A high school basketball coach in California has been fired after tortillas were thrown at the team's predominantly Hispanic opponents after a championship game.
The incident, which was caught on video and sparked outrage, unfolded Saturday evening after Coronado High beat Orange Glen High School in the CIF Southern California Boys Basketball Division 4-A Regional Championship.
Coronado's head basketball coach, JD Laaperi, was fired after a 5-0 vote by the Coronado Unified School Board during an emergency meeting on Tuesday night, a district representative told ABC News.
After the incident, Laaperi issued a statement on Twitter saying, in part, "Unfortunately a community member brought tortillas and distributed them which was unacceptable and racist in nature."
During the Tuesday meeting, school and community members made public comments to the board, condemning the attack.
"None of the players were aware tortillas were brought to the game. The tortillas were brought by someone not associated with the team," said Wayne McKinney, the team's captain. "However, the throwing of the tortillas during the scuffle after the game was unsportsmanlike and inexcusable. On behalf of the team, we apologize for that action. I think many people are making Saturday out to be something that it was not."
Parents also shared their grievances, including Yousef Miller, who said: "Bringing tortillas was racism, plain and simple. We don't need to send these kids to jail. The people behind it need to be investigated and we need to find out who did it. The environment that allowed this to survive is Coronado. There were issues before Saturday."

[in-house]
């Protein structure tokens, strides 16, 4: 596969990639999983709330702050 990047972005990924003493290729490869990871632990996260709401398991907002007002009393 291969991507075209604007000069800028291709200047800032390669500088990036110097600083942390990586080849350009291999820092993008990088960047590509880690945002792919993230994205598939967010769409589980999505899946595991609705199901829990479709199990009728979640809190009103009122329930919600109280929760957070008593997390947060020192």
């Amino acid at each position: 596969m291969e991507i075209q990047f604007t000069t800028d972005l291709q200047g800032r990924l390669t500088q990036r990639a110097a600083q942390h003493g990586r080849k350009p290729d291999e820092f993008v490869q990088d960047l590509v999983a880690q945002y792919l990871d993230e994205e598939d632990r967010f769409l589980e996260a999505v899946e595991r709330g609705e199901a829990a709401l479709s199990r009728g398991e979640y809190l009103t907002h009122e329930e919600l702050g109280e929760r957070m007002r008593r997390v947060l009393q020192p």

CUSD Superintendent Karl Mueller denounced the incident in which "members of our community were involved in an altercation and unsportsmanlike conduct, which included throwing tortillas at our visitors from Orange Glen" as "reprehensible."
"We cannot allow anyone in our community to be made to feel unwelcome and we send our deep and sincere apology to the Orange Glen community," Mueller said in a statement on Sunday.
Mueller said in another statement on Tuesday that the district has "initiated immediate action" to address the incident and is working with the Escondido Union High School District to "coordinate experiences which bring students together to facilitate restorative meetings designed to learn and heal from the incident."
The board told ABC News it has no further comment and the investigation is ongoing.
The California Interscholastic Federation also is investigating the incident.
Community activists demanded action after the incident, including the NAACP San Diego Branch, which requested that Coronado share the CIF Title with Orange Glen or be stripped of the regional title, among other measures.
"The distasteful act of tortilla throwing at a basketball game uncovers deep social inequities that are fueled by racism," the organization said in a statement. "Coronado must stop turning a blind eye to racial microaggressions and, in this case, macroaggressions that continue to traumatize students of color within the district and throughout the county."
ABC News' Michelle Mendez contributed to this report.
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